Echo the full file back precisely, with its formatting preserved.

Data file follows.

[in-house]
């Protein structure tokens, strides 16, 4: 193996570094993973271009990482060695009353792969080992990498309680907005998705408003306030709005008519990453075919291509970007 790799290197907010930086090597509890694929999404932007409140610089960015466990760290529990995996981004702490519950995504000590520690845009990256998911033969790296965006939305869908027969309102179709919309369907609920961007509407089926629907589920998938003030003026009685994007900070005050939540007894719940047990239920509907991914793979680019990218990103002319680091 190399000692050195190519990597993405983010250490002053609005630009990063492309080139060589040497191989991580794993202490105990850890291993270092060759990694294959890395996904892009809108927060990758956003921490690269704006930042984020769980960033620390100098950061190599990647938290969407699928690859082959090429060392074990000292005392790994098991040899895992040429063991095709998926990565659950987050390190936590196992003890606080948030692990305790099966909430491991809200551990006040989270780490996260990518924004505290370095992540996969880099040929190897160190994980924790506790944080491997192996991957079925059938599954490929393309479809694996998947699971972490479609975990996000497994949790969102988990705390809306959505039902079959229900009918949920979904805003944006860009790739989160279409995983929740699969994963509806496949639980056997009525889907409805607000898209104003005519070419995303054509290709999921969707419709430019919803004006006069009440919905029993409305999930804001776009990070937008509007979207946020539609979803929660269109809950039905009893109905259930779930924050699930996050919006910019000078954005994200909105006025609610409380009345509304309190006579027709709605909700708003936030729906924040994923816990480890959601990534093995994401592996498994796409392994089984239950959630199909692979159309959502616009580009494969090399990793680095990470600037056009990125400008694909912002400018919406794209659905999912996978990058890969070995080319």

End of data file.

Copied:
[in-house]
């Protein structure tokens, strides 16, 4: 193996570094993973271009990482060695009353792969080992990498309680907005998705408003306030709005008519990453075919291509970007 790799290197907010930086090597509890694929999404932007409140610089960015466990760290529990995996981004702490519950995504000590520690845009990256998911033969790296965006939305869908027969309102179709919309369907609920961007509407089926629907589920998938003030003026009685994007900070005050939540007894719940047990239920509907991914793979680019990218990103002319680091 190399000692050195190519990597993405983010250490002053609005630009990063492309080139060589040497191989991580794993202490105990850890291993270092060759990694294959890395996904892009809108927060990758956003921490690269704006930042984020769980960033620390100098950061190599990647938290969407699928690859082959090429060392074990000292005392790994098991040899895992040429063991095709998926990565659950987050390190936590196992003890606080948030692990305790099966909430491991809200551990006040989270780490996260990518924004505290370095992540996969880099040929190897160190994980924790506790944080491997192996991957079925059938599954490929393309479809694996998947699971972490479609975990996000497994949790969102988990705390809306959505039902079959229900009918949920979904805003944006860009790739989160279409995983929740699969994963509806496949639980056997009525889907409805607000898209104003005519070419995303054509290709999921969707419709430019919803004006006069009440919905029993409305999930804001776009990070937008509007979207946020539609979803929660269109809950039905009893109905259930779930924050699930996050919006910019000078954005994200909105006025609610409380009345509304309190006579027709709605909700708003936030729906924040994923816990480890959601990534093995994401592996498994796409392994089984239950959630199909692979159309959502616009580009494969090399990793680095990470600037056009990125400008694909912002400018919406794209659905999912996978990058890969070995080319």